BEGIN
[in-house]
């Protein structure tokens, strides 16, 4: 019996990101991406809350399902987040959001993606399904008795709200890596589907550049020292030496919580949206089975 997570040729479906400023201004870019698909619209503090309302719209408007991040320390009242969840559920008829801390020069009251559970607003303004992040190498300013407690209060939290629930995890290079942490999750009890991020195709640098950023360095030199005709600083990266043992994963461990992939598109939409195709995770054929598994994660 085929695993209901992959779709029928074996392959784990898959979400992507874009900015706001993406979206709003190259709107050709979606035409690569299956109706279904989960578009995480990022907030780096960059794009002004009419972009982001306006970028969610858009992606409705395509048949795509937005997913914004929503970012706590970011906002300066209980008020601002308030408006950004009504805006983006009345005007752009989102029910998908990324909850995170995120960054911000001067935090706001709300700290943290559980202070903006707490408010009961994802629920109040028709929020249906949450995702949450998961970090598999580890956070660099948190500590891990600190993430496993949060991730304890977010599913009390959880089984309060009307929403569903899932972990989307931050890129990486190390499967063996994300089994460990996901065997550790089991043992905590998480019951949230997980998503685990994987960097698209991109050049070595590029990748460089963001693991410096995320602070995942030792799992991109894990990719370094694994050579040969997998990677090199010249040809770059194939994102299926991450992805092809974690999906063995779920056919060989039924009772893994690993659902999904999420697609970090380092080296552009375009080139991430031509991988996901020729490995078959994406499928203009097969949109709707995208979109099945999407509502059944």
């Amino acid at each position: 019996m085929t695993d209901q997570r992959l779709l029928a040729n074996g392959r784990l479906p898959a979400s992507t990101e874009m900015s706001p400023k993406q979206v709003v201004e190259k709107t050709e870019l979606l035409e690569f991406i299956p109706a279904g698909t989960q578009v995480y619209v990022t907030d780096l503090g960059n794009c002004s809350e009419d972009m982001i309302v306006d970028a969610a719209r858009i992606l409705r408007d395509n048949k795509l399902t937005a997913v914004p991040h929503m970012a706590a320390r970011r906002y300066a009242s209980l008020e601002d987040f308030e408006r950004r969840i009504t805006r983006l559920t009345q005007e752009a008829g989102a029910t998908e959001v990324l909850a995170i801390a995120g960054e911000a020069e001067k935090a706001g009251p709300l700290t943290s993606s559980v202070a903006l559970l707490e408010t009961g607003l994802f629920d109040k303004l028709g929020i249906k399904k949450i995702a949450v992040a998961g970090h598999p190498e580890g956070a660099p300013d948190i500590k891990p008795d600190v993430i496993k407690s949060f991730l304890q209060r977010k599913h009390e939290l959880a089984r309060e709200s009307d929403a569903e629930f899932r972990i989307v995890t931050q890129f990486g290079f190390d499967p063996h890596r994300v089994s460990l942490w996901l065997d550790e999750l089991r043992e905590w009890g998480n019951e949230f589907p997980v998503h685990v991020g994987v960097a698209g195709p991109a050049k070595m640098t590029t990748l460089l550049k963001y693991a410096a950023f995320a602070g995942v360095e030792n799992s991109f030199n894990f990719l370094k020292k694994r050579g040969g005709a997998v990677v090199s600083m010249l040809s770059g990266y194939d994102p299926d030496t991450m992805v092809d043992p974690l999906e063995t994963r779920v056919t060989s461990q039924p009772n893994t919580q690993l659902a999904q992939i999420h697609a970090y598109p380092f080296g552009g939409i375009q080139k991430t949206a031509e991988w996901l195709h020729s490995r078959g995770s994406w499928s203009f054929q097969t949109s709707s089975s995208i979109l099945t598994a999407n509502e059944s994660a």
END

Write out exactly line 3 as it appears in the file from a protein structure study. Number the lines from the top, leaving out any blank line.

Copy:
């Amino acid at each position: 019996m085929t695993d209901q997570r992959l779709l029928a040729n074996g392959r784990l479906p898959a979400s992507t990101e874009m900015s706001p400023k993406q979206v709003v201004e190259k709107t050709e870019l979606l035409e690569f991406i299956p109706a279904g698909t989960q578009v995480y619209v990022t907030d780096l503090g960059n794009c002004s809350e009419d972009m982001i309302v306006d970028a969610a719209r858009i992606l409705r408007d395509n048949k795509l399902t937005a997913v914004p991040h929503m970012a706590a320390r970011r906002y300066a009242s209980l008020e601002d987040f308030e408006r950004r969840i009504t805006r983006l559920t009345q005007e752009a008829g989102a029910t998908e959001v990324l909850a995170i801390a995120g960054e911000a020069e001067k935090a706001g009251p709300l700290t943290s993606s559980v202070a903006l559970l707490e408010t009961g607003l994802f629920d109040k303004l028709g929020i249906k399904k949450i995702a949450v992040a998961g970090h598999p190498e580890g956070a660099p300013d948190i500590k891990p008795d600190v993430i496993k407690s949060f991730l304890q209060r977010k599913h009390e939290l959880a089984r309060e709200s009307d929403a569903e629930f899932r972990i989307v995890t931050q890129f990486g290079f190390d499967p063996h890596r994300v089994s460990l942490w996901l065997d550790e999750l089991r043992e905590w009890g998480n019951e949230f589907p997980v998503h685990v991020g994987v960097a698209g195709p991109a050049k070595m640098t590029t990748l460089l550049k963001y693991a410096a950023f995320a602070g995942v360095e030792n799992s991109f030199n894990f990719l370094k020292k694994r050579g040969g005709a997998v990677v090199s600083m010249l040809s770059g990266y194939d994102p299926d030496t991450m992805v092809d043992p974690l999906e063995t994963r779920v056919t060989s461990q039924p009772n893994t919580q690993l659902a999904q992939i999420h697609a970090y598109p380092f080296g552009g939409i375009q080139k991430t949206a031509e991988w996901l195709h020729s490995r078959g995770s994406w499928s203009f054929q097969t949109s709707s089975s995208i979109l099945t598994a999407n509502e059944s994660a």